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The Life and Correspondence of Robert Southey
Robert Southey to Chauncy Hare Townshend, 6 May 1821

Vol. I Contents
Early Life: I
Early Life: II
Early Life: III
Early Life: IV
Early Life: V
Early Life: VI
Early Life: VII
Early Life: VIII
Early Life: IX
Early Life: X
Early Life: XI
Early Life: XII
Early Life: XIII
Early Life: XIV
Early Life: XV
Early Life: XVI
Early Life: XVII
Ch. I. 1791-93
Ch. II. 1794
Ch. III. 1794-95
Ch. IV. 1796
Ch. V. 1797
Vol. II Contents
Ch. VI. 1799-1800
Ch. VII. 1800-1801
Ch. VIII. 1801
Ch. IX. 1802-03
Ch. X. 1804
Ch. XI. 1804-1805
Vol. III Contents
Ch. XII. 1806
Ch. XIII. 1807
Ch. XIV. 1808
Ch. XV. 1809
Ch. XVI. 1810-1811
Ch. XVII. 1812
Vol. IV Contents
Ch. XVIII. 1813
Ch. XIX. 1814-1815
Ch. XX. 1815-1816
Ch. XXI. 1816
Ch. XXII. 1817
Ch. XXIII. 1818
Ch. XXIV. 1818-1819
Vol. IV Appendix
Vol. V Contents
Ch. XXV. 1820-1821
Ch. XXVI. 1821
Ch. XXVII. 1822-1823
Ch. XXVIII. 1824-1825
Ch. XXIX. 1825-1826
Ch. XXX. 1826-1827
Ch. XXXI. 1827-1828
Vol. V Appendix
Vol. VI Contents
Ch. XXXII. 1829
Ch. XXXIII. 1830
Ch. XXXIV. 1830-1831
Ch. XXXV. 1832-1834
Ch. XXXVI. 1834-1836
Ch. XXXVII. 1836-1837
Ch. XXXVIII. 1837-1843
Vol. VI Appendix
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“Keswick, May 6. 1821.
“My dear Chauncey,

“I received your little parcel this afternoon, and thank you for the book, for the dedication, and for the sonnet. As yet I have only had time to recognise several pieces which pleased me formerly, and to read a few others which please me now.

“The stages of your life have passed regularly and happily, so that you have had leisure to mark them with precision, and to feel them, and reflect upon them. With me these transitions were of a very different character; they came abruptly, and, when I left the University, it was to cast myself upon the world, with a heart full of romance, and a head full of enthusiasm. No young man could have gone more widely astray, according to all human judgment; and yet the soundest judgment could not have led me into any other way of life in which I should have had such full cause to be contented and thankful.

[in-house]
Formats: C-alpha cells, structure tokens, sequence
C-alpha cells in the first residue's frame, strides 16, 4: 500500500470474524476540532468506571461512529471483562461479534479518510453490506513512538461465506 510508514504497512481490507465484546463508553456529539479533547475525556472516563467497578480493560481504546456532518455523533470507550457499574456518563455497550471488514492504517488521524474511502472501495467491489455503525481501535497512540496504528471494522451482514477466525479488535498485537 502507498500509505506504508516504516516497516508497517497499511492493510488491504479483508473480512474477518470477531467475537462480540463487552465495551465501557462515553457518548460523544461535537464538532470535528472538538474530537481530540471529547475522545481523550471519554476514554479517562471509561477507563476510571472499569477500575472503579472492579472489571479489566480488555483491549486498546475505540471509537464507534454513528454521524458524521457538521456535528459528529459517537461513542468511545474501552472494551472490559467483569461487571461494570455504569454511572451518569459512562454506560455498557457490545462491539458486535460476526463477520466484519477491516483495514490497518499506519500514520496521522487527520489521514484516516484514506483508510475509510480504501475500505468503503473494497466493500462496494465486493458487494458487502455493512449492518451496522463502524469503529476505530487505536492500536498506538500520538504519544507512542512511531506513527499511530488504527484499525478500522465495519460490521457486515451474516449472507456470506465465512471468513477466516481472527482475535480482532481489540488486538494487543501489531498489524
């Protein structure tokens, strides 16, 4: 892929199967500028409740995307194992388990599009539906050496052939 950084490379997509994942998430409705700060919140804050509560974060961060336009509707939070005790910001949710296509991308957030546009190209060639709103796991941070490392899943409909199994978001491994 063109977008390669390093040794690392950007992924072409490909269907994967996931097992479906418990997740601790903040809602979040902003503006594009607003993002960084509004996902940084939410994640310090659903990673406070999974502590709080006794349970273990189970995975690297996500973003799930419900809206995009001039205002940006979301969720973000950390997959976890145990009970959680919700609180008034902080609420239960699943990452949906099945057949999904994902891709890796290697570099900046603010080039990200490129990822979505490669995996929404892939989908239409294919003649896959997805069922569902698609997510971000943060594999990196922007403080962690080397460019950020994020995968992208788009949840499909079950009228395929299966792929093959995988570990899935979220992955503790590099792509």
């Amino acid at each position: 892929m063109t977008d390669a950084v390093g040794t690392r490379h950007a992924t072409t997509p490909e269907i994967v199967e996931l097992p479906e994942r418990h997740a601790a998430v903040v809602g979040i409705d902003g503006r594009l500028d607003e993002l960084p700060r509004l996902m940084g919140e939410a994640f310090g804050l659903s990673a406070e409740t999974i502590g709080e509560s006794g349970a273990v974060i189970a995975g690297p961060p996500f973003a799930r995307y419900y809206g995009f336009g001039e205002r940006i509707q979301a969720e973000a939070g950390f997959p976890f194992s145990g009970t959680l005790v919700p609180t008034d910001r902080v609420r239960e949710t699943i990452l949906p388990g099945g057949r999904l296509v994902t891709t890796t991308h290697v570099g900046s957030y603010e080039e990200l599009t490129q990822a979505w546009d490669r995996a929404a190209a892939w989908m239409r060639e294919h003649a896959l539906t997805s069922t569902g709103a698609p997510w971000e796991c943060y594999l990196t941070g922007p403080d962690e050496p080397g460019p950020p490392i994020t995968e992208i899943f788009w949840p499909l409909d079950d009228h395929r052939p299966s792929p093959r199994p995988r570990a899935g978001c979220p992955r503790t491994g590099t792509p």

“The world is now before you; but you have neither difficulties to struggle with, nor dangers to
apprehend. All that the heart of a wise man can desire is within your reach. And you are blest with a disposition which will keep you out of public life, in which my advice to those whom I loved would be,—never to engage.

“Your Cambridge wit is excellent of its kind. I am not acquainted with Coleridge of King’s; but somewhat intimately so with one of his brothers*, now at the bar, and likely to rise very high in his profession. I know no man of whose judgment and principles I have a higher opinion. They are a remarkably gifted family, and may be expected to distinguish themselves in many ways.

“The Wordsworths spoke of you with great pleasure upon their return from Cambridge. He was with me lately. His thoughts and mine have for some time unconsciously been travelling in the same direction; for while I have been sketching a brief history of the English Church, and the systems which it has subdued or struggled with, he has been pursuing precisely the same subject in a series of sonnets, to which my volume will serve for a commentary, as completely as if it had been written with that intent. I have reason to hope that this work will be permanently useful. And I have the same hope of the series of Dialogues with which I am proceeding. Two of the scenes in which these are laid are noticed in your sonnets,—the Tarn of Blencathra and the Ruined Village. Wm. Westall has made a very fine drawing of the former, which

* Now Mr. Justice Coleridge.

will be engraved for the volume, together with five others, most of which you will recognise. One of them represents this house, with the river and the lake, and Newlands in the distance.

“Are you going abroad? Or do you wait till the political atmosphere seems to promise settled weather? God knows when that will be! For myself I know not what to wish for, when on the one side the old Governments will not attempt to amend anything, and on the other the Revolutionists are for destroying every thing. Spain is in a deplorable state, which must lead to utter anarchy. If other powers do not interfere (which I rather hope than think they will not), the natural course of such a revolution will serve as an example in terrorem to other nations. True statesmen are wanted there, and not there alone, but everywhere else; why it is that there has not been a single man in Europe worthy of the name for the last century, is a question which it might be of some use to consider. Burke would have been one, had he not been always led away by passion and party, and an Irish imagination. It is something in the very constitution of our politics which dwarfs the breed; for we have had statesmen in India. . . . .

“God bless you!

Yours affectionately,
R. Southey.”